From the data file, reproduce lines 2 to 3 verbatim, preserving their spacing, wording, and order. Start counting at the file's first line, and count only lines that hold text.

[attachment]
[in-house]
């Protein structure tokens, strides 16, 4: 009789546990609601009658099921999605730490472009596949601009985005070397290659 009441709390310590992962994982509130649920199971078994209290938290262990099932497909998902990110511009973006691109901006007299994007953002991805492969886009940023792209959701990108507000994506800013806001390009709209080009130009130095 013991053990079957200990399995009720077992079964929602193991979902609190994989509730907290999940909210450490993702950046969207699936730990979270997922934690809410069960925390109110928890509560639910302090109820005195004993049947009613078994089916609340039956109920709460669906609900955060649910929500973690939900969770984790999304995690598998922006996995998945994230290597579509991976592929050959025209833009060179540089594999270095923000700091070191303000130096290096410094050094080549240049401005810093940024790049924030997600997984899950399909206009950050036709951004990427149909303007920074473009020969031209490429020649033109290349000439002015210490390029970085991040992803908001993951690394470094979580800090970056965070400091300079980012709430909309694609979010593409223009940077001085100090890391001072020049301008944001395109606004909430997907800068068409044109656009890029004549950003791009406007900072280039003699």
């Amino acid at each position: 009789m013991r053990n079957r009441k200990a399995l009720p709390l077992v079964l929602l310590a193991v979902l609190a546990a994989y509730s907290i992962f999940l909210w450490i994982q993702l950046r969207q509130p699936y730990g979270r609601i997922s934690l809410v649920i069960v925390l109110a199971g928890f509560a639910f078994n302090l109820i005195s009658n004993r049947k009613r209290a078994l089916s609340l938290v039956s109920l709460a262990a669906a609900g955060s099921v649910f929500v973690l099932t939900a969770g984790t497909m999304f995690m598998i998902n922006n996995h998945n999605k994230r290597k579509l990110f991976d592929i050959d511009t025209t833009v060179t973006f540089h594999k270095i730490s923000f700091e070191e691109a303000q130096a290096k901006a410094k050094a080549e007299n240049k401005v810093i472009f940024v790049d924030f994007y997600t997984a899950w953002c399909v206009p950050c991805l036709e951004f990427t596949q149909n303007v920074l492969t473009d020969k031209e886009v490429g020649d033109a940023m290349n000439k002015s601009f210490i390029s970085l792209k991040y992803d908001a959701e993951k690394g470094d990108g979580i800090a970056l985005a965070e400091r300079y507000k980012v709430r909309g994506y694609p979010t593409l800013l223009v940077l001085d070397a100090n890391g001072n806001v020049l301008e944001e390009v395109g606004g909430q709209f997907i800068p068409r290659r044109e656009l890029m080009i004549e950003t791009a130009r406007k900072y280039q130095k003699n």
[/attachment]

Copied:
């Protein structure tokens, strides 16, 4: 009789546990609601009658099921999605730490472009596949601009985005070397290659 009441709390310590992962994982509130649920199971078994209290938290262990099932497909998902990110511009973006691109901006007299994007953002991805492969886009940023792209959701990108507000994506800013806001390009709209080009130009130095 013991053990079957200990399995009720077992079964929602193991979902609190994989509730907290999940909210450490993702950046969207699936730990979270997922934690809410069960925390109110928890509560639910302090109820005195004993049947009613078994089916609340039956109920709460669906609900955060649910929500973690939900969770984790999304995690598998922006996995998945994230290597579509991976592929050959025209833009060179540089594999270095923000700091070191303000130096290096410094050094080549240049401005810093940024790049924030997600997984899950399909206009950050036709951004990427149909303007920074473009020969031209490429020649033109290349000439002015210490390029970085991040992803908001993951690394470094979580800090970056965070400091300079980012709430909309694609979010593409223009940077001085100090890391001072020049301008944001395109606004909430997907800068068409044109656009890029004549950003791009406007900072280039003699």
């Amino acid at each position: 009789m013991r053990n079957r009441k200990a399995l009720p709390l077992v079964l929602l310590a193991v979902l609190a546990a994989y509730s907290i992962f999940l909210w450490i994982q993702l950046r969207q509130p699936y730990g979270r609601i997922s934690l809410v649920i069960v925390l109110a199971g928890f509560a639910f078994n302090l109820i005195s009658n004993r049947k009613r209290a078994l089916s609340l938290v039956s109920l709460a262990a669906a609900g955060s099921v649910f929500v973690l099932t939900a969770g984790t497909m999304f995690m598998i998902n922006n996995h998945n999605k994230r290597k579509l990110f991976d592929i050959d511009t025209t833009v060179t973006f540089h594999k270095i730490s923000f700091e070191e691109a303000q130096a290096k901006a410094k050094a080549e007299n240049k401005v810093i472009f940024v790049d924030f994007y997600t997984a899950w953002c399909v206009p950050c991805l036709e951004f990427t596949q149909n303007v920074l492969t473009d020969k031209e886009v490429g020649d033109a940023m290349n000439k002015s601009f210490i390029s970085l792209k991040y992803d908001a959701e993951k690394g470094d990108g979580i800090a970056l985005a965070e400091r300079y507000k980012v709430r909309g994506y694609p979010t593409l800013l223009v940077l001085d070397a100090n890391g001072n806001v020049l301008e944001e390009v395109g606004g909430q709209f997907i800068p068409r290659r044109e656009l890029m080009i004549e950003t791009a130009r406007k900072y280039q130095k003699n």